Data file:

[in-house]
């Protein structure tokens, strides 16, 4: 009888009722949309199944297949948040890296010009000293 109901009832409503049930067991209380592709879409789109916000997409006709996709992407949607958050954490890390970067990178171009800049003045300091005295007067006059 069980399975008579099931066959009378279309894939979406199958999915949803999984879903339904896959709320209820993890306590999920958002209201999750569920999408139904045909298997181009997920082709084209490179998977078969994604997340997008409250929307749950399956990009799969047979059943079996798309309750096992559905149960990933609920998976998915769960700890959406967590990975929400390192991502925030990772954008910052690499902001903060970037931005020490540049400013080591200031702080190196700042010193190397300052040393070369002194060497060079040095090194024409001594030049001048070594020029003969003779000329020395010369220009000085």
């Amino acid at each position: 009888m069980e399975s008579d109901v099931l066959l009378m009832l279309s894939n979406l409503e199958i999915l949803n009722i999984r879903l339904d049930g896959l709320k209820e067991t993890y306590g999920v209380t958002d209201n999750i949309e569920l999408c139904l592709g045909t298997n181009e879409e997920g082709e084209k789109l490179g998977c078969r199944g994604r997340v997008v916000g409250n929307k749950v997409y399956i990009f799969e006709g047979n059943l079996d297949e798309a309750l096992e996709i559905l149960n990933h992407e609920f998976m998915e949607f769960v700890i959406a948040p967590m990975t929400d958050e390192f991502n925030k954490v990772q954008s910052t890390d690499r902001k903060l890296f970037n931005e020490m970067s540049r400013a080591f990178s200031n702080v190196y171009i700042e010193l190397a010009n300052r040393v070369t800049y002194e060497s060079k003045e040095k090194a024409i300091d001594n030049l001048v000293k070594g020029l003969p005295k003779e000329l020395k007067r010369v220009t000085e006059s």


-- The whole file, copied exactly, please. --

[in-house]
């Protein structure tokens, strides 16, 4: 009888009722949309199944297949948040890296010009000293 109901009832409503049930067991209380592709879409789109916000997409006709996709992407949607958050954490890390970067990178171009800049003045300091005295007067006059 069980399975008579099931066959009378279309894939979406199958999915949803999984879903339904896959709320209820993890306590999920958002209201999750569920999408139904045909298997181009997920082709084209490179998977078969994604997340997008409250929307749950399956990009799969047979059943079996798309309750096992559905149960990933609920998976998915769960700890959406967590990975929400390192991502925030990772954008910052690499902001903060970037931005020490540049400013080591200031702080190196700042010193190397300052040393070369002194060497060079040095090194024409001594030049001048070594020029003969003779000329020395010369220009000085």
């Amino acid at each position: 009888m069980e399975s008579d109901v099931l066959l009378m009832l279309s894939n979406l409503e199958i999915l949803n009722i999984r879903l339904d049930g896959l709320k209820e067991t993890y306590g999920v209380t958002d209201n999750i949309e569920l999408c139904l592709g045909t298997n181009e879409e997920g082709e084209k789109l490179g998977c078969r199944g994604r997340v997008v916000g409250n929307k749950v997409y399956i990009f799969e006709g047979n059943l079996d297949e798309a309750l096992e996709i559905l149960n990933h992407e609920f998976m998915e949607f769960v700890i959406a948040p967590m990975t929400d958050e390192f991502n925030k954490v990772q954008s910052t890390d690499r902001k903060l890296f970037n931005e020490m970067s540049r400013a080591f990178s200031n702080v190196y171009i700042e010193l190397a010009n300052r040393v070369t800049y002194e060497s060079k003045e040095k090194a024409i300091d001594n030049l001048v000293k070594g020029l003969p005295k003779e000329l020395k007067r010369v220009t000085e006059s």